The History of Golf
Golf’s interesting origin actually began five centuries ago. It is a historical fact that due to the interference of golf with
much more serious combat drills, James II of Scotland banned golf in an act of Parliament on March 6 in the year 1457.
There is general agreement among historians and golf fans alike that the Scots were the first golfers to become addicted to
the sport. However the person or persons responsible for the invention of golf is open to debate.
It has been suggested that bored sheepherders became quite exceptional at knocking around shaped stones into rabbit holes
with their wooden shepherds staffs. This and various other inventive forms of golf were played as early as the fourteenth
century. These games were played in Holland, Belgium, France as well as in Scotland, thus the debate on golf’ s origin is
There is another historical fact that Scottish Baron, James VI, was the man who delivered the game we know today as golf
to the English. For many years the game was played on severely rugged terrain, where no proper upkeep was required.
In most accounts golf was played with crudely cut holes in the ground where the earth was reasonably flat.
It was a group of Edinburgh golfers who first formed an organized club. In 1744 the Honorable Company of Edinburgh Golfers
was established. At this time in history the first thirteen laws of golf were drawn up for an annual competition.
This first competition consisted of players from Great Britain and/or Ireland.
One of the earliest Golf Clubs that were formed outside golf’ s debatable native home of Scotland was the Royal Blackheath
Golf Club of England. Blackheath came into existence in 1766, and the Old Manchester Golf Club was founded on the Kersal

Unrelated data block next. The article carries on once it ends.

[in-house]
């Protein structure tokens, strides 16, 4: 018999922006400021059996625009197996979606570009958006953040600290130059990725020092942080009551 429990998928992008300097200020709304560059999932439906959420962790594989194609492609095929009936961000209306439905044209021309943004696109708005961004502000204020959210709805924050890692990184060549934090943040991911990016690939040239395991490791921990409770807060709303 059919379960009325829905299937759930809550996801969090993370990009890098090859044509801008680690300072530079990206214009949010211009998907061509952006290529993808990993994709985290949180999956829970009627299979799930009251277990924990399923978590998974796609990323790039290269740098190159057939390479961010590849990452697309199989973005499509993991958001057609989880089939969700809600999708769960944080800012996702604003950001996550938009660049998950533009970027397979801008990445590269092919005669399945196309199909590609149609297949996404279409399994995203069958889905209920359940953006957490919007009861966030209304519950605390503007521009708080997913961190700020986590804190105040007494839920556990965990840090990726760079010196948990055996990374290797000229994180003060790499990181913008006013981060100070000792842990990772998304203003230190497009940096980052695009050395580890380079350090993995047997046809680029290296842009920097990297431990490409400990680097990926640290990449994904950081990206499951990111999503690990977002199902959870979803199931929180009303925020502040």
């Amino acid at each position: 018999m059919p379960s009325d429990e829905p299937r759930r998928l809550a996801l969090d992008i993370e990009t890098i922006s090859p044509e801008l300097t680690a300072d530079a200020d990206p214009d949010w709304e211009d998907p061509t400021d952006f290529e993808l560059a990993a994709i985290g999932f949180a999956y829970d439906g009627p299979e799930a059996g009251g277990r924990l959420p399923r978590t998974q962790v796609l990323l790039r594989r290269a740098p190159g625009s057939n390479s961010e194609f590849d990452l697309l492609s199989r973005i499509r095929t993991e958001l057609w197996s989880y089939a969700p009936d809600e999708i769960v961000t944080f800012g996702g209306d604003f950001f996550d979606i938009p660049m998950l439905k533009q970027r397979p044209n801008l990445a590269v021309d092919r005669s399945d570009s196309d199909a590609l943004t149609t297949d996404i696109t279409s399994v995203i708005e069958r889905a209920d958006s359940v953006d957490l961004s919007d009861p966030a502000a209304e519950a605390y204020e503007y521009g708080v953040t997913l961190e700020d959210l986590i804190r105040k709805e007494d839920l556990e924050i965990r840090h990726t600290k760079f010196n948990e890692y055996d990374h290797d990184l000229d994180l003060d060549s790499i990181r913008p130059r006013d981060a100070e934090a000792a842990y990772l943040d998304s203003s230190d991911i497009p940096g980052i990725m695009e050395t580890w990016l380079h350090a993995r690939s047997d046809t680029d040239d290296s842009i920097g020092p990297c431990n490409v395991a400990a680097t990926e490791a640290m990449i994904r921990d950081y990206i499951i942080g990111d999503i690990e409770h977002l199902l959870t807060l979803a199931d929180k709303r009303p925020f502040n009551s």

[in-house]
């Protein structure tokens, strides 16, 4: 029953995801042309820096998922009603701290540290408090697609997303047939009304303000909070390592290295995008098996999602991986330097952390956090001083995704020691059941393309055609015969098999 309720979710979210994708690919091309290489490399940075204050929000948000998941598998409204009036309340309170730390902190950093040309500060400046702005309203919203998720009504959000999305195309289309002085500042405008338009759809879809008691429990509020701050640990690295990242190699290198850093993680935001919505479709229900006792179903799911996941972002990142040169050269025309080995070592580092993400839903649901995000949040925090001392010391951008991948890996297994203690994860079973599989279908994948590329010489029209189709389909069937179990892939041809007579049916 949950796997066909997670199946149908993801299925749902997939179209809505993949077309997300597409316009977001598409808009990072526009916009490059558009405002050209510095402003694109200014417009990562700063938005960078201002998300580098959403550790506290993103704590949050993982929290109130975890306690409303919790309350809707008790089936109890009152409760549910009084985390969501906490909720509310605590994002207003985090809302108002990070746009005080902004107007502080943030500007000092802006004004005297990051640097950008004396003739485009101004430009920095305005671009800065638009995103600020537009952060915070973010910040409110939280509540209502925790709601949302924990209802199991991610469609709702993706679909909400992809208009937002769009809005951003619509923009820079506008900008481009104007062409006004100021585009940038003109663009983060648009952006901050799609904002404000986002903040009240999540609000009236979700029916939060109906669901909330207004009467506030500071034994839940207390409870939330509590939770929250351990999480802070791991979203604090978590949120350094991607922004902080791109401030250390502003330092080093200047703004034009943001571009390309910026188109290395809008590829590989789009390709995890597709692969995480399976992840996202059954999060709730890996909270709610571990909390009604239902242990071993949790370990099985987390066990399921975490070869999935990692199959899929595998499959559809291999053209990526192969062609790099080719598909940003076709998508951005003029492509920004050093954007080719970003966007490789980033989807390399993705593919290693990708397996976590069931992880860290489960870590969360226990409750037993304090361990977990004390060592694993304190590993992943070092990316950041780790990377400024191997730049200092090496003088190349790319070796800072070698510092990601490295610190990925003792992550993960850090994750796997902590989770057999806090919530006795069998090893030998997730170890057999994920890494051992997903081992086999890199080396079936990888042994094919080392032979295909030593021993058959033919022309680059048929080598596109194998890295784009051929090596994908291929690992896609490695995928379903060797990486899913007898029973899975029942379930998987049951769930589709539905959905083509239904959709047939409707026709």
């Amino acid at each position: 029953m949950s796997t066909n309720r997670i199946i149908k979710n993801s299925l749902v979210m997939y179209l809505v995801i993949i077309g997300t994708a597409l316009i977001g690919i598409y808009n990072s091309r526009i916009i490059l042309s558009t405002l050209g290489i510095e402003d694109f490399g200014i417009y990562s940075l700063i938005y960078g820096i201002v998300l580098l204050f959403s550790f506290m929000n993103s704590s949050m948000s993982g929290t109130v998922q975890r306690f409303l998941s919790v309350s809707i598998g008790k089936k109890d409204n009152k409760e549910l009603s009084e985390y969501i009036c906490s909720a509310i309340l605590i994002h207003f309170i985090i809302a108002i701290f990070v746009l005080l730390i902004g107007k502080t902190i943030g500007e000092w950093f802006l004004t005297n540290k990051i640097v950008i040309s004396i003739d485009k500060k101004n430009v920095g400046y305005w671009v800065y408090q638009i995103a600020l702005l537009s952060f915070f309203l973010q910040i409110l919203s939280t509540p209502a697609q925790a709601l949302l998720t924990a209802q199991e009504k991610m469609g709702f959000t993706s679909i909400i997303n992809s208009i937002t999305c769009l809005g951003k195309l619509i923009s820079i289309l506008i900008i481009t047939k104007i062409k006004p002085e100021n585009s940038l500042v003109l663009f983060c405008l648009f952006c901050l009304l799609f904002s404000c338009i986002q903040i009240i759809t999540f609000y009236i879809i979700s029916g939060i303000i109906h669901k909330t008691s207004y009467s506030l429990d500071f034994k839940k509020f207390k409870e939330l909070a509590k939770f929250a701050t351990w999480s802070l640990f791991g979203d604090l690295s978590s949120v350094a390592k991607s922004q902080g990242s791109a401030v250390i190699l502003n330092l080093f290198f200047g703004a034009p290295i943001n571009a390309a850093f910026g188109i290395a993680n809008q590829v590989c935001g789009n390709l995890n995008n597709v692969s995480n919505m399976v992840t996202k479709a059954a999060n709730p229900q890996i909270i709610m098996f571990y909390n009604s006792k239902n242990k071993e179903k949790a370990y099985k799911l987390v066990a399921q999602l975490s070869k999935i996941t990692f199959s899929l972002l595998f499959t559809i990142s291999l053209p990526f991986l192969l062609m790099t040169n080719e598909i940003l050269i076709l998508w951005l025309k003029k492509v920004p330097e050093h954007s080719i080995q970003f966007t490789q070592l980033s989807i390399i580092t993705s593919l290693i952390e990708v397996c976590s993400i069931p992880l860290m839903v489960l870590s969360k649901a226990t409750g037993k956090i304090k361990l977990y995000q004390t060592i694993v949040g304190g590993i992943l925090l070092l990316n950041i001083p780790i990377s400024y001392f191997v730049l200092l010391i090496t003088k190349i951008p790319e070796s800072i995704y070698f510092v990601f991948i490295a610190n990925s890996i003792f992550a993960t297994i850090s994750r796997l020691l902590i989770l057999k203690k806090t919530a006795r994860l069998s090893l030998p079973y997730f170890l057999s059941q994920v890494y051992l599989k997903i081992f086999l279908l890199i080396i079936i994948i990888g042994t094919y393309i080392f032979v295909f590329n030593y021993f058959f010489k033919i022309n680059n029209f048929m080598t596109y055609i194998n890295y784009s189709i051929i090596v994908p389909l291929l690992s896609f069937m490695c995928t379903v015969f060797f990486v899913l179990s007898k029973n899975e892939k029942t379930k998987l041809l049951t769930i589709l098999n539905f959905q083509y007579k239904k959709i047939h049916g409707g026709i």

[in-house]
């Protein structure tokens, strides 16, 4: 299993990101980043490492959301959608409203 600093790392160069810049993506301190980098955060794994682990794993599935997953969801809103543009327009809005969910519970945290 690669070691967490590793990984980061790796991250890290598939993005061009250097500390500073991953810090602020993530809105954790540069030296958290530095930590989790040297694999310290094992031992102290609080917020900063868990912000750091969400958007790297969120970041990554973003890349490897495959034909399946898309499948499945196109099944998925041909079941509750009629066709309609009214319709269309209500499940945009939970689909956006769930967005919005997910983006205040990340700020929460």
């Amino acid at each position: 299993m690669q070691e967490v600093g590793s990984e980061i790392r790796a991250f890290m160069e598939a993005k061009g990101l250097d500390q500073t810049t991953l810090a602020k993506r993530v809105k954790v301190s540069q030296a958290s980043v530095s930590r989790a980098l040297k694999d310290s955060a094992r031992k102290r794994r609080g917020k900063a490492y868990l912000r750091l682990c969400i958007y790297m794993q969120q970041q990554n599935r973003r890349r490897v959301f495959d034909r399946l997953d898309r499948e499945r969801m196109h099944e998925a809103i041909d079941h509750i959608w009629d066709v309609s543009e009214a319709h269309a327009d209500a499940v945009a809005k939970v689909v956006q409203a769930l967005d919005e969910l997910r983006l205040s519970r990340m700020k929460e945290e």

Moor in 1818.
By the late 1800′ s the Royal Montreal Club and the Quebec Golf Club were to become the first clubs in North America.
It wasn’t until 1888 that golf resurfaced in the United States with more fervor than each prior surfacing. Even then it was
a Scotsman, John Reid, who first built a three-hole course in Yonkers New York. St. Andrews Club of Yonkers was built in a
thirty-acre site near to the original three-hole course.
From this hesitant and fitful start, golf grew rapidly as the new national pastime in America. Modern for its time the golf
club, Shinnecock Hills, was founded in 1891. And in the nine years left in that century, more than one thousand prestigious
golf clubs opened in North America.
The historical value of golf is as interesting as any part of our heritage. Following the path that golf took to get from a
shepherds’ field to the amazing golf courses that dot our culture today, it is no wonder that golf has developed into a
popular pastime in all parts of the world.